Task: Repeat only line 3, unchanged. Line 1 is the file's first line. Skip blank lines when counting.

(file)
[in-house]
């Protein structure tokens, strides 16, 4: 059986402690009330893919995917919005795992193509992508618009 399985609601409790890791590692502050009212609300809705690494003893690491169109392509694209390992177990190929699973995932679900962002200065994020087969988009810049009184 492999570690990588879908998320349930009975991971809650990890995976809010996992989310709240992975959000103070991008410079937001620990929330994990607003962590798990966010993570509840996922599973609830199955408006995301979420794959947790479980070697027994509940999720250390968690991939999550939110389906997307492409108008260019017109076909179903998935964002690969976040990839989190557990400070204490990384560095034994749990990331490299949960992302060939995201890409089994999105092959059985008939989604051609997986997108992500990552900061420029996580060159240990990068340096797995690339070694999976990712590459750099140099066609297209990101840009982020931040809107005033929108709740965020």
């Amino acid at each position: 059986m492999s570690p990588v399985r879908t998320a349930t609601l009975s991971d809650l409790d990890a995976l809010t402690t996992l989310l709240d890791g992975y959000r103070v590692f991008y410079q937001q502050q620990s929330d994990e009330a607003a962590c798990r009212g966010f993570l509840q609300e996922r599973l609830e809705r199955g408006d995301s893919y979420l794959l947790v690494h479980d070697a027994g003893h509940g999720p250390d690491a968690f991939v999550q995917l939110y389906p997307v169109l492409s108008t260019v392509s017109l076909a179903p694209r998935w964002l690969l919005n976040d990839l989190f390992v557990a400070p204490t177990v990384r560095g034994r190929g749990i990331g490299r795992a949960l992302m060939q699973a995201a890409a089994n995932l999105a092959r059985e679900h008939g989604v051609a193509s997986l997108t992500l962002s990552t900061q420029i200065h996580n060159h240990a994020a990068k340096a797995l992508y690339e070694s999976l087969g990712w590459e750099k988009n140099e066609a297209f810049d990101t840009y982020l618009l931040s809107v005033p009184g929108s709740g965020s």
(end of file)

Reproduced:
């Amino acid at each position: 059986m492999s570690p990588v399985r879908t998320a349930t609601l009975s991971d809650l409790d990890a995976l809010t402690t996992l989310l709240d890791g992975y959000r103070v590692f991008y410079q937001q502050q620990s929330d994990e009330a607003a962590c798990r009212g966010f993570l509840q609300e996922r599973l609830e809705r199955g408006d995301s893919y979420l794959l947790v690494h479980d070697a027994g003893h509940g999720p250390d690491a968690f991939v999550q995917l939110y389906p997307v169109l492409s108008t260019v392509s017109l076909a179903p694209r998935w964002l690969l919005n976040d990839l989190f390992v557990a400070p204490t177990v990384r560095g034994r190929g749990i990331g490299r795992a949960l992302m060939q699973a995201a890409a089994n995932l999105a092959r059985e679900h008939g989604v051609a193509s997986l997108t992500l962002s990552t900061q420029i200065h996580n060159h240990a994020a990068k340096a797995l992508y690339e070694s999976l087969g990712w590459e750099k988009n140099e066609a297209f810049d990101t840009y982020l618009l931040s809107v005033p009184g929108s709740g965020s």